This lot and the properties near it, both north and south of defendant's industrial plant, are largely devoted to residential use, but it must be recognized that they are bordered on two sides by industrial areas. Several parking lots are maintained just to the south of the company tract and they bear the same classification as the subject lot. Plaintiffs argue that there is a difference in the property between the north and south neighborhood abutting on the 25 acres. According to the evidence the houses are about the same size and type, are used for single-family occupancy and bear the same zoning classification. The only difference appears to be that the value of the houses south of the company's tract is slightly lower. The unexplained slight difference in value under these circumstances cannot support a policy of enforcing the zoning classification to the north and ignoring violations to the south.
The character of the neighborhood and the zoning classification and use of nearby properties are factors pertinent to an inquiry as to the extent of diminution in value of nearby properties if the zoning restriction is declared void as to the subject lot. The evidence pertaining to depreciation of property in the neighborhood is vague and unsatisfactory. Only one of plaintiffs' six witnesses, a real-estate broker, testified on the subject. He expressed the opinion that the present use of the lot would depreciate the surrounding property, and that loan appraisals would be lower, but offered no opinion as to the amount. It developed that he had never examined the properties nor had he sold any property in the area for four or five years. Three realtors testified on behalf of defendant and each was of the opinion that property values would not be depreciated. The lot is blacktopped, well kept and surrounded on all except the company's side by a neatly trimmed hedge. One of plaintiffs' witnesses testified that the defendant kept its grounds better than anybody in the city, and that "the lot looks better than the house that was there." Based on this record it is unrealistic to say that the value of surrounding property will be depreciated.
We have held that where the gain to the public is small compared to the hardship imposed by the restrictions of a zoning ordinance, the courts are justified in declaring the ordinance void. (Krom v. City of Elmhurst, 8 Ill.2d 104; Midland Electric Coal Corp. v. County of Knox, 1 Ill.2d 200; Myers v. City of Elmhurst, 12 Ill.2d 537.) The defendant maintains that the gain to the public in maintaining the restriction, if any, is minuscule, and asserts that actually it would be advantageous to the public to relieve the lot of the restriction.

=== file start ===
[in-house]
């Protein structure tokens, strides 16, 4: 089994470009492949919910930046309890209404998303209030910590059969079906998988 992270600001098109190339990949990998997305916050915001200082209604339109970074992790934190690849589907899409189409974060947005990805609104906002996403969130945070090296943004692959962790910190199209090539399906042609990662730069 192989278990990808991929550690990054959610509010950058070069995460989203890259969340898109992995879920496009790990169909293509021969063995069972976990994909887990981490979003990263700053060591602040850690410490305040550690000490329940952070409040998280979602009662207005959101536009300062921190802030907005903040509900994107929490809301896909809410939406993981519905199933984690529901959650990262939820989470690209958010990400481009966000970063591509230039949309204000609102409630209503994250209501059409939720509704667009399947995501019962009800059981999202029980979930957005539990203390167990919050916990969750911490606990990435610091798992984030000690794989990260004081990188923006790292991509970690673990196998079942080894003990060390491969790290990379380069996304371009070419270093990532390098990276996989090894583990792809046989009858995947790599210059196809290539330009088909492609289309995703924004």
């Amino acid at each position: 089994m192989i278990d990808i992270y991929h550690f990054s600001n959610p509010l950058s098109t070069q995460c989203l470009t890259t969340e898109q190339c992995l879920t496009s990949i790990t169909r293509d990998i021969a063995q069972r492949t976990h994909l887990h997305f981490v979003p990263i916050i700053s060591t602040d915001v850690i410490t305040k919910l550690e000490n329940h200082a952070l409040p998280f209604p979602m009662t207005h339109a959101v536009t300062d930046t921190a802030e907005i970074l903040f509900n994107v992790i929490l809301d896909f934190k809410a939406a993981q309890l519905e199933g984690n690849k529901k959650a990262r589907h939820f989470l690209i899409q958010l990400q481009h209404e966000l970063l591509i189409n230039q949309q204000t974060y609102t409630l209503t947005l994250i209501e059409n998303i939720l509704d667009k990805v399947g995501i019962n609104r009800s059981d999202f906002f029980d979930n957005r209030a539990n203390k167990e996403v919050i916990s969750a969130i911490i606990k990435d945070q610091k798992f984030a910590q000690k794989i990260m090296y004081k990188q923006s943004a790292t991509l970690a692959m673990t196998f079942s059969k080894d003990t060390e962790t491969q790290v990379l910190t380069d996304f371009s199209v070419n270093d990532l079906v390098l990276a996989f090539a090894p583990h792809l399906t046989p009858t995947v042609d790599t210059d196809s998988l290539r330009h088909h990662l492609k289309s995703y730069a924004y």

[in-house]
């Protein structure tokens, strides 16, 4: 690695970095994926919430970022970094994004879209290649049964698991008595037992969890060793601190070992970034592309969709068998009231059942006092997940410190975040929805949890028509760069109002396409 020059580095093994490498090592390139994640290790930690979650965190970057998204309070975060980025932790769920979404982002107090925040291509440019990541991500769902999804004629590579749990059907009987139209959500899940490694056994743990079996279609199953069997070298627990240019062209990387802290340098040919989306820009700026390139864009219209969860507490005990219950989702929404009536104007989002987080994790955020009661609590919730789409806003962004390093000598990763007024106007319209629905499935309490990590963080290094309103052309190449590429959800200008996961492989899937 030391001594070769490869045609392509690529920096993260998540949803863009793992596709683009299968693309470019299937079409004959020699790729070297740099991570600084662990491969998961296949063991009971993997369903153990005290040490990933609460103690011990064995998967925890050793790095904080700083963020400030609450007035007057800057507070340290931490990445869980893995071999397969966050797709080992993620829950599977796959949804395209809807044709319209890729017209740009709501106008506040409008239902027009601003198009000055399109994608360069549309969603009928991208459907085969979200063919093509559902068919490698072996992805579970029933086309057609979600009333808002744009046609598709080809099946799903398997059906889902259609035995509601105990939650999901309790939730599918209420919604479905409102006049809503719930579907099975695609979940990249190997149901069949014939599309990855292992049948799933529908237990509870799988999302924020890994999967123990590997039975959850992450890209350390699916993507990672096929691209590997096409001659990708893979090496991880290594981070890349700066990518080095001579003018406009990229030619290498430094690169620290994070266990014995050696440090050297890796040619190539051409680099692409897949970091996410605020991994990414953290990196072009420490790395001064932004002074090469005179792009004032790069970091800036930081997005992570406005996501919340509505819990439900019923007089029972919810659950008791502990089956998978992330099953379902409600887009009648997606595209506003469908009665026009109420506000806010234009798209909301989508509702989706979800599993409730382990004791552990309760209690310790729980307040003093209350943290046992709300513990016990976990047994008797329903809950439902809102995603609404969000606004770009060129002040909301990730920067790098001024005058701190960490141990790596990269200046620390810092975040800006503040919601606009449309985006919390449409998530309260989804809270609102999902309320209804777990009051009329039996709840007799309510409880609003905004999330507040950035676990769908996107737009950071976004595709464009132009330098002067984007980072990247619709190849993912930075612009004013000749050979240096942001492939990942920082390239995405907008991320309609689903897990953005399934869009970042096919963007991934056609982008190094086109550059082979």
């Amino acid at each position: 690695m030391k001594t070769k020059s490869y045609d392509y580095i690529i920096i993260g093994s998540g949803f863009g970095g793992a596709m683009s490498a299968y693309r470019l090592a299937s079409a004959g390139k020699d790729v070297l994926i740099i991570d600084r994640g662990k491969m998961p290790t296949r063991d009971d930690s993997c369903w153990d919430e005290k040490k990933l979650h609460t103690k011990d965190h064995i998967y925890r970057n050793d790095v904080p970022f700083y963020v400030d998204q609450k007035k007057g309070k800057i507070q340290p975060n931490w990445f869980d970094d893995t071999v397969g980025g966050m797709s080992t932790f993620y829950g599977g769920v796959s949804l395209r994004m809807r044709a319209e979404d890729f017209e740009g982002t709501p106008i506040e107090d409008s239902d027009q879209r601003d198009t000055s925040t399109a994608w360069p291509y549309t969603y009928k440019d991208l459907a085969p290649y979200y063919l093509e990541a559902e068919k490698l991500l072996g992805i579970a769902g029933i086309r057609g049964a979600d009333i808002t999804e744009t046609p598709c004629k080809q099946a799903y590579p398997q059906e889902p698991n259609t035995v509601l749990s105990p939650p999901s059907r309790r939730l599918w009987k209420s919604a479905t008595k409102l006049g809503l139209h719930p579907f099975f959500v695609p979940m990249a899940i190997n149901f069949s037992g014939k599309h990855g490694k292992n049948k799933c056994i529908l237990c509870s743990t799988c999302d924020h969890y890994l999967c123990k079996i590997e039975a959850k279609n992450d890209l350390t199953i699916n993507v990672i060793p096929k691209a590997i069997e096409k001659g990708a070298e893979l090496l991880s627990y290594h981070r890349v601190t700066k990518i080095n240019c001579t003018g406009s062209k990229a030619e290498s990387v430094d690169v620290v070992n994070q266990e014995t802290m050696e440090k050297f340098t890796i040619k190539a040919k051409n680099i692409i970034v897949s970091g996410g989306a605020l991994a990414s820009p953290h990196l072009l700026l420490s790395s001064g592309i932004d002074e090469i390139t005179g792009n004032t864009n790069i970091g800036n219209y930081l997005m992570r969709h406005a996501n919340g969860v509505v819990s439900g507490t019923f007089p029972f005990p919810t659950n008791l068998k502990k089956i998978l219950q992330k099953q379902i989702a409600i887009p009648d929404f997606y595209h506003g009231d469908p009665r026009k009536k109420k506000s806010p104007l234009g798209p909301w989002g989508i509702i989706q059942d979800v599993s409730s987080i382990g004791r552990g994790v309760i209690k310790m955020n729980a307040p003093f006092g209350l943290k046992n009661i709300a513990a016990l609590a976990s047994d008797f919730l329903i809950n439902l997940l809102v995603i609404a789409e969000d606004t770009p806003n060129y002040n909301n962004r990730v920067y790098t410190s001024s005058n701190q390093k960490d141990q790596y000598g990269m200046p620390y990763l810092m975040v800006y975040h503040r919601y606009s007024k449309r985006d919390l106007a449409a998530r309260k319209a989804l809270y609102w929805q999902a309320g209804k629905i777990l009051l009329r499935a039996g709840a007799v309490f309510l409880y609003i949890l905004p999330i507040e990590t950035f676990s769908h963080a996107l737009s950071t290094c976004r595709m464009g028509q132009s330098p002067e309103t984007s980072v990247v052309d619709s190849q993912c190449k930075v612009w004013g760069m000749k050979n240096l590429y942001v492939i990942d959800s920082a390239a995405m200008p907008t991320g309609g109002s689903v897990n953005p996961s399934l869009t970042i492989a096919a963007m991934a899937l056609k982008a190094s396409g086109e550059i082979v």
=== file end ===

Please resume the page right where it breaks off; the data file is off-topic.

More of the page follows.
The hardship imposed upon the defendant by the enforcement of the ordinance is, contrary to most cases, not primarily a financial one. The lot is not used for industrial purposes nor is any revenue directly gained since no charge is made for parking thereon. Hardship can consist of something other than a direct monetary loss. Here, the lot is for quick and easy access by customers, salesmen who want to visit the purchasing department, and executives. The lot serves a useful purpose in giving the users an opportunity to park without searching the streets of the area for an open parking space.
Several of plaintiffs' witnesses complained that the lot caused increased traffic. This seems improbable since the same number of executives, salesmen and customers drive into, and park in, the area. If it were not for the parking lot provided for them, they would park in the street in front of the lot or on other streets as close as possible to their destination. The undisputed evidence was that Sydney Street is not wide and that at peak hours of traffic the flow is narrowed down to one-way traffic when cars are parked on the street. The evidence establishes that the use of the lot for parking will not increase traffic hazards to the public but, on the contrary, strongly indicates that residents of the neighborhood and the traveling public will gain by alleviation of some of the hazards caused by parking on the streets.
We recognize the dilemma of municipal authorities. They are faced with the problem of preventing erosion of their zoning ordinances on the one hand and the everincreasing question of how to keep the streets clear for traffic on the other. Off-street parking is decried by some property owners, while the urban automobile driver is plagued by congestion caused by on-street parking. We do not interfere with a zoning classification where there is a fair difference of opinion concerning its reasonableness (Honeck v. County of Cook, 12 Ill.2d 257; Williams v. Village of Schiller Park, 9 Ill.2d 596); but where, as here, the prohibited use will not appreciably depreciate values, does not tend to expose surrounding property to untoward offensive noises, dirt or traffic, and will help prevent traffic congestion, we are of the opinion that the zoning classification as applied to this property is unreasonable. The loss ...